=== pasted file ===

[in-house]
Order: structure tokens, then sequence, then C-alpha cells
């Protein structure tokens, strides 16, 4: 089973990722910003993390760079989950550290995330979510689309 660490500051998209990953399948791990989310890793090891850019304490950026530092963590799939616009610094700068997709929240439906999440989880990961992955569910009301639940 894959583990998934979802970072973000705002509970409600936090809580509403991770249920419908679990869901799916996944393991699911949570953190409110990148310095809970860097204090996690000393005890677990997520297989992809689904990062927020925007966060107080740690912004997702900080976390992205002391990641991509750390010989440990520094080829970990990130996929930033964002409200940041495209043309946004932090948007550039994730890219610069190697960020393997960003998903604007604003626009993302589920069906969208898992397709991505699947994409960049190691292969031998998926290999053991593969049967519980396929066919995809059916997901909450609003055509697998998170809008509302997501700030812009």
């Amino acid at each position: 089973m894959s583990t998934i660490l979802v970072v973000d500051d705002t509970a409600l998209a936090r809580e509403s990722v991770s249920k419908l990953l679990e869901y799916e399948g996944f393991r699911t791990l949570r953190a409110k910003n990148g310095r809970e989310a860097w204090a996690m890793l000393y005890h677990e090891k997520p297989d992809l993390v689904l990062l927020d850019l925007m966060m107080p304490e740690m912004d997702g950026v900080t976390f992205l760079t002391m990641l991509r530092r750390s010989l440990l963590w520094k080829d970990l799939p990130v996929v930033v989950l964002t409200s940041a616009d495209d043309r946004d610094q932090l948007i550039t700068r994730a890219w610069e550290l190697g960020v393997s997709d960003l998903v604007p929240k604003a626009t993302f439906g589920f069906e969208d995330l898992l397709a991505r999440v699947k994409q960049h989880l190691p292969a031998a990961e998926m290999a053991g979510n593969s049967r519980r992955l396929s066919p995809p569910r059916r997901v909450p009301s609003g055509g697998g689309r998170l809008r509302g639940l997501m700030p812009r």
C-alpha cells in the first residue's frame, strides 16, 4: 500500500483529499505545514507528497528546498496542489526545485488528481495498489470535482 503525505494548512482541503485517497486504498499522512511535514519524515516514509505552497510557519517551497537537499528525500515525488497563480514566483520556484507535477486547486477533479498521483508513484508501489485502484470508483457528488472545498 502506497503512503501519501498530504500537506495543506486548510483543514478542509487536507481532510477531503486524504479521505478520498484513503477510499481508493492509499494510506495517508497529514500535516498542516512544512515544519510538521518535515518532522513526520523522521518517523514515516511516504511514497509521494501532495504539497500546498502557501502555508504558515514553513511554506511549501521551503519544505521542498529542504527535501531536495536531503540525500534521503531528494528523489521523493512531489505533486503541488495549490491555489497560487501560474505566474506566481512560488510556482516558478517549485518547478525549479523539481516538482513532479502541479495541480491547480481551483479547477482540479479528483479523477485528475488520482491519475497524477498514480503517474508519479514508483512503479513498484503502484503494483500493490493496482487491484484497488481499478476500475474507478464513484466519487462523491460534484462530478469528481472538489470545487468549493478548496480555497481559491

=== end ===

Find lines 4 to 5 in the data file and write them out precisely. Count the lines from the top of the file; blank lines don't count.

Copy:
């Amino acid at each position: 089973m894959s583990t998934i660490l979802v970072v973000d500051d705002t509970a409600l998209a936090r809580e509403s990722v991770s249920k419908l990953l679990e869901y799916e399948g996944f393991r699911t791990l949570r953190a409110k910003n990148g310095r809970e989310a860097w204090a996690m890793l000393y005890h677990e090891k997520p297989d992809l993390v689904l990062l927020d850019l925007m966060m107080p304490e740690m912004d997702g950026v900080t976390f992205l760079t002391m990641l991509r530092r750390s010989l440990l963590w520094k080829d970990l799939p990130v996929v930033v989950l964002t409200s940041a616009d495209d043309r946004d610094q932090l948007i550039t700068r994730a890219w610069e550290l190697g960020v393997s997709d960003l998903v604007p929240k604003a626009t993302f439906g589920f069906e969208d995330l898992l397709a991505r999440v699947k994409q960049h989880l190691p292969a031998a990961e998926m290999a053991g979510n593969s049967r519980r992955l396929s066919p995809p569910r059916r997901v909450p009301s609003g055509g697998g689309r998170l809008r509302g639940l997501m700030p812009r």
C-alpha cells in the first residue's frame, strides 16, 4: 500500500483529499505545514507528497528546498496542489526545485488528481495498489470535482 503525505494548512482541503485517497486504498499522512511535514519524515516514509505552497510557519517551497537537499528525500515525488497563480514566483520556484507535477486547486477533479498521483508513484508501489485502484470508483457528488472545498 502506497503512503501519501498530504500537506495543506486548510483543514478542509487536507481532510477531503486524504479521505478520498484513503477510499481508493492509499494510506495517508497529514500535516498542516512544512515544519510538521518535515518532522513526520523522521518517523514515516511516504511514497509521494501532495504539497500546498502557501502555508504558515514553513511554506511549501521551503519544505521542498529542504527535501531536495536531503540525500534521503531528494528523489521523493512531489505533486503541488495549490491555489497560487501560474505566474506566481512560488510556482516558478517549485518547478525549479523539481516538482513532479502541479495541480491547480481551483479547477482540479479528483479523477485528475488520482491519475497524477498514480503517474508519479514508483512503479513498484503502484503494483500493490493496482487491484484497488481499478476500475474507478464513484466519487462523491460534484462530478469528481472538489470545487468549493478548496480555497481559491